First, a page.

Grab Bag

So Cawdor is very nearly finished in its first draft form. I am working on Chapter 25 and that is the final chapter of the book. It is unlikely that I will finish it tomorrow, but I’ll probably have the chapter more than half done by the end of the day.

It has proved to be an interesting trip. I learned quite a bit writing this novel.

I learned I don’t know what my books are about until I actually write them.

I learned that I do not accept that Macbeth is the villain of the play.

I learned that I liked doing a ‘rolling edit’ better than writing the entire novel and then having 300-400 pages to edit. It also gave my brain time to process story elements while I edited so I think I turned out a stronger plot and set of characters.

I learned I love my outlines, but I’m not afraid to walk of the path when the story goes somewhere else. The outline shows me the end point so I am free to explore along the way.

Today is also the official 1 year anniversary of me submitted Love & Loyalty to a major publisher. I know that this is how the biz works. If you do not have an agent you wait and wait and wait. Sort like the DMV but you can get on with your life while you wait.


2 thoughts on “Grab Bag”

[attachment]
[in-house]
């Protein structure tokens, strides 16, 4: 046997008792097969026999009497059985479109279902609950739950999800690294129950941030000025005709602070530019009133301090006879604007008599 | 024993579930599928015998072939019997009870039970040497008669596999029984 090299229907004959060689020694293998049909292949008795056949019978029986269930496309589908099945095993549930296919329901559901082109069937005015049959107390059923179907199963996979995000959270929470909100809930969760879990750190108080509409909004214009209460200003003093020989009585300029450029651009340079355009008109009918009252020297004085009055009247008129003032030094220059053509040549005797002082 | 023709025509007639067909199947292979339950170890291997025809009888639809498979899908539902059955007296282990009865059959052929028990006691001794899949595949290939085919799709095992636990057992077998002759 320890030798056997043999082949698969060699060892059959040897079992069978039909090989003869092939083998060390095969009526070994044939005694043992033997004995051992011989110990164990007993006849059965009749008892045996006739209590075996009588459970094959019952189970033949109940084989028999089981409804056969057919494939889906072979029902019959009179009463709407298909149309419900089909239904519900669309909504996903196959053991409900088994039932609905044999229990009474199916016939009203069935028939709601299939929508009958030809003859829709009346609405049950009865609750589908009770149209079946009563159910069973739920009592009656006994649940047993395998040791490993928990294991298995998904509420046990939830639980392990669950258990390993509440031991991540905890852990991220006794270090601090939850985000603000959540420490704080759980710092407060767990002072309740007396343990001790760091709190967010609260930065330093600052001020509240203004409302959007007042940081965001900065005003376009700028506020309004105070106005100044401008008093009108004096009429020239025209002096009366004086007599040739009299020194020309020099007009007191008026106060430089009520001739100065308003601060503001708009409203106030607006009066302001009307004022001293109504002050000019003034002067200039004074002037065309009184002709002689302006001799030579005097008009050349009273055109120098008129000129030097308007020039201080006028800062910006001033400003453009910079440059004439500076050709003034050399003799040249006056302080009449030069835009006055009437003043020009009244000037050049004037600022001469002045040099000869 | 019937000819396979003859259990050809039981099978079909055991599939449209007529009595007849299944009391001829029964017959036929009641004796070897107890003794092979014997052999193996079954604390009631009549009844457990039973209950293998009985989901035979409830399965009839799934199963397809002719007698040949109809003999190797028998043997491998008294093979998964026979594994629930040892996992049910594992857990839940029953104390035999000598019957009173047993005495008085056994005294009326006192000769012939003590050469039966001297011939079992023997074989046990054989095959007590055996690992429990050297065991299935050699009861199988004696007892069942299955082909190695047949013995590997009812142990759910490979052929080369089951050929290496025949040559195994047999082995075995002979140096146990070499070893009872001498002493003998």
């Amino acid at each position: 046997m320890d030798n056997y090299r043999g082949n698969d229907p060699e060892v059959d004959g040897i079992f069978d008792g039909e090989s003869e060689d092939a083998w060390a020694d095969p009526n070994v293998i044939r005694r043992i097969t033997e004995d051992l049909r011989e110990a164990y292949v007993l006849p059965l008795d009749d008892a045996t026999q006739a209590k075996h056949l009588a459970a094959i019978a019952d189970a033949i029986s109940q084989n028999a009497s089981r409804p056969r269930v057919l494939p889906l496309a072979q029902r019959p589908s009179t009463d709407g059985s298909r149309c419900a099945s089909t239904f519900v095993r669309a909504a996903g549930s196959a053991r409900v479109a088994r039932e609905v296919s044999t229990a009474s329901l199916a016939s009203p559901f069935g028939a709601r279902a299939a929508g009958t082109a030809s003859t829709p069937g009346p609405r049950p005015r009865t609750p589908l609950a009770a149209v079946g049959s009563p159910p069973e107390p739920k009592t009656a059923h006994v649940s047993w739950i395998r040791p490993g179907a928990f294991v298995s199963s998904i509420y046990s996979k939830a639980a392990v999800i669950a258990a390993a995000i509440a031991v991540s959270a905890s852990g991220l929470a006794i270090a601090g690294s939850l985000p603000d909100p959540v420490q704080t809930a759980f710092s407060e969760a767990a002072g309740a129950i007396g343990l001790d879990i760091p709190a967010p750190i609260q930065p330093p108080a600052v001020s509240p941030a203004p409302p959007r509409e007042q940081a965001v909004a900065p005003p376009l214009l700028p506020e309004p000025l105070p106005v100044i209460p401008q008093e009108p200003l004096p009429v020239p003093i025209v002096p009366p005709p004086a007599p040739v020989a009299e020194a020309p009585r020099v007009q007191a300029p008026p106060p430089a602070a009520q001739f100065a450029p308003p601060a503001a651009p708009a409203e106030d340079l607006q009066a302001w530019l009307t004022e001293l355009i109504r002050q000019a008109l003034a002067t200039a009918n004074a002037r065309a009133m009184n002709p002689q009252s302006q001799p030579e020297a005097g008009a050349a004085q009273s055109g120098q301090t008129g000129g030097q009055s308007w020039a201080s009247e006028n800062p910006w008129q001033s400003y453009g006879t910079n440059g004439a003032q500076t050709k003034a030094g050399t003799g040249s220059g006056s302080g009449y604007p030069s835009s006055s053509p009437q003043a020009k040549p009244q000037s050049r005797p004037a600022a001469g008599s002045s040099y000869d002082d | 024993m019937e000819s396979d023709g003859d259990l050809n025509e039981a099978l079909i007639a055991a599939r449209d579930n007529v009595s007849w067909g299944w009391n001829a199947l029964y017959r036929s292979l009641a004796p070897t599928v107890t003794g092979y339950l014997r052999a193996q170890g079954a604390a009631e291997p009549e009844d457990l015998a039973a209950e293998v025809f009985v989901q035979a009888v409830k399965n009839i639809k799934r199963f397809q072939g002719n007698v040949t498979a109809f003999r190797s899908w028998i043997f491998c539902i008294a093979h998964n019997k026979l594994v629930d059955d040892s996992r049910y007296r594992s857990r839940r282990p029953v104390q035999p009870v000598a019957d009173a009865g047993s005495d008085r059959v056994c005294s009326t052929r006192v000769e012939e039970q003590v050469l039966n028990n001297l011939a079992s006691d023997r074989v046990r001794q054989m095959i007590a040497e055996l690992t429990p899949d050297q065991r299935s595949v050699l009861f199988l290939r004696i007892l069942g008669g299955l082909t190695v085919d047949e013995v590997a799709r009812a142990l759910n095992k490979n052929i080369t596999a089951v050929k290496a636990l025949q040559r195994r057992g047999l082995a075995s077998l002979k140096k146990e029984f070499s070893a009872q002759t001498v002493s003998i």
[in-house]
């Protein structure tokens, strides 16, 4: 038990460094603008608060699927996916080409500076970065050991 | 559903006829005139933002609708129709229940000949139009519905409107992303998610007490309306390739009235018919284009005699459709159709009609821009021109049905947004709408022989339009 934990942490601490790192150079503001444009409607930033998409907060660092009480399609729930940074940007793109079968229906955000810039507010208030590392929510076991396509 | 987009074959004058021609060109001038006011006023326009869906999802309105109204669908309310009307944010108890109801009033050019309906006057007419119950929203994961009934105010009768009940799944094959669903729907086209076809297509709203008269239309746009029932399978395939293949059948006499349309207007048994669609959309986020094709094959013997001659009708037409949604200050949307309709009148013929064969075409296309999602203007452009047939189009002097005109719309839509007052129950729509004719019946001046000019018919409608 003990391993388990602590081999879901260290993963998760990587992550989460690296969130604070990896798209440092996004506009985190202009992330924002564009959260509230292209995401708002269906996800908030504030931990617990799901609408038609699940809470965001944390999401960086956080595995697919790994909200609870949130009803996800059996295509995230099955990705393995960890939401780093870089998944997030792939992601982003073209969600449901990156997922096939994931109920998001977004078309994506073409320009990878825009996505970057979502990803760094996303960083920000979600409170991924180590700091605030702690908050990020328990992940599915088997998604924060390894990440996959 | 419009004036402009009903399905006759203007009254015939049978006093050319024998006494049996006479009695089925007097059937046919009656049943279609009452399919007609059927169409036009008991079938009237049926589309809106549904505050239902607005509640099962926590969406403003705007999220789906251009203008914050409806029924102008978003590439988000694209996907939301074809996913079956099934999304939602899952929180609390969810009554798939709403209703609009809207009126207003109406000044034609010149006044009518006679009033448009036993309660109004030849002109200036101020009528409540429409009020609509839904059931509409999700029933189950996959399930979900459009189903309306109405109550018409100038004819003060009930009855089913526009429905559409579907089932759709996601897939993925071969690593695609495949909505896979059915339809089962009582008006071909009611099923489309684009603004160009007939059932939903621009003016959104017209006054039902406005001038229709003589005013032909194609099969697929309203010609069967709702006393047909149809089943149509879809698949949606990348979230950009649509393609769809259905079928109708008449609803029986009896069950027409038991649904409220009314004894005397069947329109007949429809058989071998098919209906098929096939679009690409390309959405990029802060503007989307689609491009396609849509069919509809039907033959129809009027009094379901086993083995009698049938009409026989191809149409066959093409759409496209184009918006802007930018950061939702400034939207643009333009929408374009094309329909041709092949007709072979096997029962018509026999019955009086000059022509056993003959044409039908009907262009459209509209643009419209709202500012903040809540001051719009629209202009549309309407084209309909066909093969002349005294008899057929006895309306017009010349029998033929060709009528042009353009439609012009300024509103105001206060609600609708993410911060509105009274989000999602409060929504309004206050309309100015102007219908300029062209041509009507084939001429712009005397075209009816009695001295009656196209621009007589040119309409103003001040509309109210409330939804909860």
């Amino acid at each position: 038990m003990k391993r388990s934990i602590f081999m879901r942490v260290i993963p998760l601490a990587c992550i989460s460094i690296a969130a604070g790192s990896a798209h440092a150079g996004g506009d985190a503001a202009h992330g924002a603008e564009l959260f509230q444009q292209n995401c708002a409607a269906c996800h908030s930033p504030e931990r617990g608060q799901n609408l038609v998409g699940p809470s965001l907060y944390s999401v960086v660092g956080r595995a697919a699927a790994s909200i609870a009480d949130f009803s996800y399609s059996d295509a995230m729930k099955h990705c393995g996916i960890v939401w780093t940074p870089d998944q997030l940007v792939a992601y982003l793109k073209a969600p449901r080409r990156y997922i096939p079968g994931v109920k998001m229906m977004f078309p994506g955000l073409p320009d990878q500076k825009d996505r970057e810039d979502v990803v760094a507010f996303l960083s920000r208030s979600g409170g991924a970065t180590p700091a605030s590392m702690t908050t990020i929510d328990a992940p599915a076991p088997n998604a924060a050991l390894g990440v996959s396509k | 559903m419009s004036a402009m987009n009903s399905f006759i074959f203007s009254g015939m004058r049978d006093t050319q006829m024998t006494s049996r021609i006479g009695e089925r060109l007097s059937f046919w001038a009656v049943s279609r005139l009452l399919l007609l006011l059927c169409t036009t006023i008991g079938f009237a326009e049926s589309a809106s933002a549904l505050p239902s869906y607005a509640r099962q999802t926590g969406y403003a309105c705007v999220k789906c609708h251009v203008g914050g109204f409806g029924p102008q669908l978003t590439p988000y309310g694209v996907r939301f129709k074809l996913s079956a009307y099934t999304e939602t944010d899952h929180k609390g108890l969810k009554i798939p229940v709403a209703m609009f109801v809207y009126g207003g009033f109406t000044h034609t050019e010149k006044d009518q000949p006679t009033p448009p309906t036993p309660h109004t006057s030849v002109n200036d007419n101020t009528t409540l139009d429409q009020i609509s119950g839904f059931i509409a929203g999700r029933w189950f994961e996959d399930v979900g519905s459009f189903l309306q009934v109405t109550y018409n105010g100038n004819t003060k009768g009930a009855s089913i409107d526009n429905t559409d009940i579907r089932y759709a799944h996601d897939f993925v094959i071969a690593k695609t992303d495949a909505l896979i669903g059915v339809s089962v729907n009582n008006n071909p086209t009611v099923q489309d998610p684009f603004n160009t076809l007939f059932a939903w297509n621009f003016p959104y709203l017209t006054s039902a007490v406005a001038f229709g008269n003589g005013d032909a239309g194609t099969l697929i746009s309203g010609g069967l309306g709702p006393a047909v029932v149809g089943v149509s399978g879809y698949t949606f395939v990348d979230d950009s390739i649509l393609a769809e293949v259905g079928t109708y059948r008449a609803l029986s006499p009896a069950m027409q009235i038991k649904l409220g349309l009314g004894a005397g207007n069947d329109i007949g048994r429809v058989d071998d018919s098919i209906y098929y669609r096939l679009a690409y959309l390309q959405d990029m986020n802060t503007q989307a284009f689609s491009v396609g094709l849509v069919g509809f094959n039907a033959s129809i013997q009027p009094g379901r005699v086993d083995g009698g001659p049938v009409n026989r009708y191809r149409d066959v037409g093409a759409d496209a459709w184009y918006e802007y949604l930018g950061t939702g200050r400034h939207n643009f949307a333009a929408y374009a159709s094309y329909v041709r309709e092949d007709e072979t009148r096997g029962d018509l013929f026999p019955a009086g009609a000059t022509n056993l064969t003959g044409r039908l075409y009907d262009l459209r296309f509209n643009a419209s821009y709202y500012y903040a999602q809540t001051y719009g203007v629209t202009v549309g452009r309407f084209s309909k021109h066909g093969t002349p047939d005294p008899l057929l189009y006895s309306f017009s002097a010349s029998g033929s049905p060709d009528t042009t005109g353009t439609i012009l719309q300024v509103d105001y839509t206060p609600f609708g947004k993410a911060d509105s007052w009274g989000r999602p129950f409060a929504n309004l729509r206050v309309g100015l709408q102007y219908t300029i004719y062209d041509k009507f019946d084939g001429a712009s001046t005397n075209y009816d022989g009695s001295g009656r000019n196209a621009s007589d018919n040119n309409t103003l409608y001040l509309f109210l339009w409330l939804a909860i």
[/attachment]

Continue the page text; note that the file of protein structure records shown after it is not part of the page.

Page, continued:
1. The Witches are the villain of the piece. They instigate and continue to instigate the acts of mutiny and murder throughout the story. Had they kept their mouths shut nothing would have happened. More over they know the exact consequences of their actions and proceed to act that way just the same. We are never given motivations for them and yes you can argue fate and that there is no free-will but I reject that.
    I still love/hate this manuscript. It think it has some of my best writing in it, but I doubt overall it will seen the same way by others.

  2. No, Macbeth is not the villain. One could argue that the antagonist is fate. Macbeth is much more the tragic hero who falls because of his innate flaw, in a small way like Oedipus, but with more volition. Lady Macbeth is more a villain than is her husband. I teach the play in Sr English and a frequent topic of discussion, one I put in exams, is whether the play supports Macbeth as the tool of fate. Would he have thought of regicide without the influence of the witches?

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